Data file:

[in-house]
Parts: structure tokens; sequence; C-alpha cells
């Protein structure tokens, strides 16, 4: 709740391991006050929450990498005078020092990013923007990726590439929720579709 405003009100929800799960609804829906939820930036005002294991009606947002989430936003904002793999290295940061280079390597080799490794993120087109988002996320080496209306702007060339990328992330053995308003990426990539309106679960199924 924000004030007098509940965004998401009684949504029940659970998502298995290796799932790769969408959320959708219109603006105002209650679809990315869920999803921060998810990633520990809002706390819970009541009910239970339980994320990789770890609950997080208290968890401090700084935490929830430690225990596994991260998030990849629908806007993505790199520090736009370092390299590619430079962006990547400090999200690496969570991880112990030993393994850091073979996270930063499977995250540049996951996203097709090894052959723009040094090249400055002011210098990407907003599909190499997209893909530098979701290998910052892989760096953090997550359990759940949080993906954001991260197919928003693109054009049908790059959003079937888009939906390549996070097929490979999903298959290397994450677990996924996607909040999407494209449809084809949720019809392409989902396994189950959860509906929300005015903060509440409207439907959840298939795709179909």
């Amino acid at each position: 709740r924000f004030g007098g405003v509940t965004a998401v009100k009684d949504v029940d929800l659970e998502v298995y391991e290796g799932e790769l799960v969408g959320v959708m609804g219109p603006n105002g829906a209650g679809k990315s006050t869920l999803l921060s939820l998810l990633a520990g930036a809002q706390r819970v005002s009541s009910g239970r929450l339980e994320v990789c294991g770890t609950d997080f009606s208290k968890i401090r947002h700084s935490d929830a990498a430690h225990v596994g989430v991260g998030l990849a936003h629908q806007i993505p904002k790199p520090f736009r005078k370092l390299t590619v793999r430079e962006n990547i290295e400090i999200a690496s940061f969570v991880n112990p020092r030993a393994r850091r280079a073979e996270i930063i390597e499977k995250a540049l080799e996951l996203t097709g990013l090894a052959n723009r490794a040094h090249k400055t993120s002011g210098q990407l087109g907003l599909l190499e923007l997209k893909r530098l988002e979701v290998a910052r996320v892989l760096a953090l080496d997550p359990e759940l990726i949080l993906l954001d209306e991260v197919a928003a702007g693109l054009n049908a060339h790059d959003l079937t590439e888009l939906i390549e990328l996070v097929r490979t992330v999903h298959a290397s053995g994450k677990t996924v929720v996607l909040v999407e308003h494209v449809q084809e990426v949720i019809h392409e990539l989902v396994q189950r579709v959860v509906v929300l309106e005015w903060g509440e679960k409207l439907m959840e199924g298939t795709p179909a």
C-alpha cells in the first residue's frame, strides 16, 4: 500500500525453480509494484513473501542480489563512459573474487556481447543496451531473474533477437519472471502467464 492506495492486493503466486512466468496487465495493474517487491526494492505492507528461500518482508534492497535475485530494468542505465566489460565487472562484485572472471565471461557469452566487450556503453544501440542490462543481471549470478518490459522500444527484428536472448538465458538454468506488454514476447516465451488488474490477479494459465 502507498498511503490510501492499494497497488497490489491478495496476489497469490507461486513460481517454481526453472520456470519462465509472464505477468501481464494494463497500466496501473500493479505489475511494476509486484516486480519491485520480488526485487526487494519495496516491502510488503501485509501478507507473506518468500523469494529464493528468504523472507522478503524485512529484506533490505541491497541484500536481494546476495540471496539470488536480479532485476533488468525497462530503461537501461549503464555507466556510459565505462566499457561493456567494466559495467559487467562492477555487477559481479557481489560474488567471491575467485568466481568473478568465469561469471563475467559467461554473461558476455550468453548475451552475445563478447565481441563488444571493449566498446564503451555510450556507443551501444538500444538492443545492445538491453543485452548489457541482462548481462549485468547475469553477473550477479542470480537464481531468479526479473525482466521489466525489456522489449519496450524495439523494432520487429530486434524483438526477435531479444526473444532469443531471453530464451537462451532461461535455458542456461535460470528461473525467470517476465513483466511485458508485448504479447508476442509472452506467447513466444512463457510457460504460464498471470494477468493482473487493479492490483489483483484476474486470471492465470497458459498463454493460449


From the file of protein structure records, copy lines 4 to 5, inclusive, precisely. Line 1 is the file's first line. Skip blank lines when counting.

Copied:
């Amino acid at each position: 709740r924000f004030g007098g405003v509940t965004a998401v009100k009684d949504v029940d929800l659970e998502v298995y391991e290796g799932e790769l799960v969408g959320v959708m609804g219109p603006n105002g829906a209650g679809k990315s006050t869920l999803l921060s939820l998810l990633a520990g930036a809002q706390r819970v005002s009541s009910g239970r929450l339980e994320v990789c294991g770890t609950d997080f009606s208290k968890i401090r947002h700084s935490d929830a990498a430690h225990v596994g989430v991260g998030l990849a936003h629908q806007i993505p904002k790199p520090f736009r005078k370092l390299t590619v793999r430079e962006n990547i290295e400090i999200a690496s940061f969570v991880n112990p020092r030993a393994r850091r280079a073979e996270i930063i390597e499977k995250a540049l080799e996951l996203t097709g990013l090894a052959n723009r490794a040094h090249k400055t993120s002011g210098q990407l087109g907003l599909l190499e923007l997209k893909r530098l988002e979701v290998a910052r996320v892989l760096a953090l080496d997550p359990e759940l990726i949080l993906l954001d209306e991260v197919a928003a702007g693109l054009n049908a060339h790059d959003l079937t590439e888009l939906i390549e990328l996070v097929r490979t992330v999903h298959a290397s053995g994450k677990t996924v929720v996607l909040v999407e308003h494209v449809q084809e990426v949720i019809h392409e990539l989902v396994q189950r579709v959860v509906v929300l309106e005015w903060g509440e679960k409207l439907m959840e199924g298939t795709p179909a």
C-alpha cells in the first residue's frame, strides 16, 4: 500500500525453480509494484513473501542480489563512459573474487556481447543496451531473474533477437519472471502467464 492506495492486493503466486512466468496487465495493474517487491526494492505492507528461500518482508534492497535475485530494468542505465566489460565487472562484485572472471565471461557469452566487450556503453544501440542490462543481471549470478518490459522500444527484428536472448538465458538454468506488454514476447516465451488488474490477479494459465 502507498498511503490510501492499494497497488497490489491478495496476489497469490507461486513460481517454481526453472520456470519462465509472464505477468501481464494494463497500466496501473500493479505489475511494476509486484516486480519491485520480488526485487526487494519495496516491502510488503501485509501478507507473506518468500523469494529464493528468504523472507522478503524485512529484506533490505541491497541484500536481494546476495540471496539470488536480479532485476533488468525497462530503461537501461549503464555507466556510459565505462566499457561493456567494466559495467559487467562492477555487477559481479557481489560474488567471491575467485568466481568473478568465469561469471563475467559467461554473461558476455550468453548475451552475445563478447565481441563488444571493449566498446564503451555510450556507443551501444538500444538492443545492445538491453543485452548489457541482462548481462549485468547475469553477473550477479542470480537464481531468479526479473525482466521489466525489456522489449519496450524495439523494432520487429530486434524483438526477435531479444526473444532469443531471453530464451537462451532461461535455458542456461535460470528461473525467470517476465513483466511485458508485448504479447508476442509472452506467447513466444512463457510457460504460464498471470494477468493482473487493479492490483489483483484476474486470471492465470497458459498463454493460449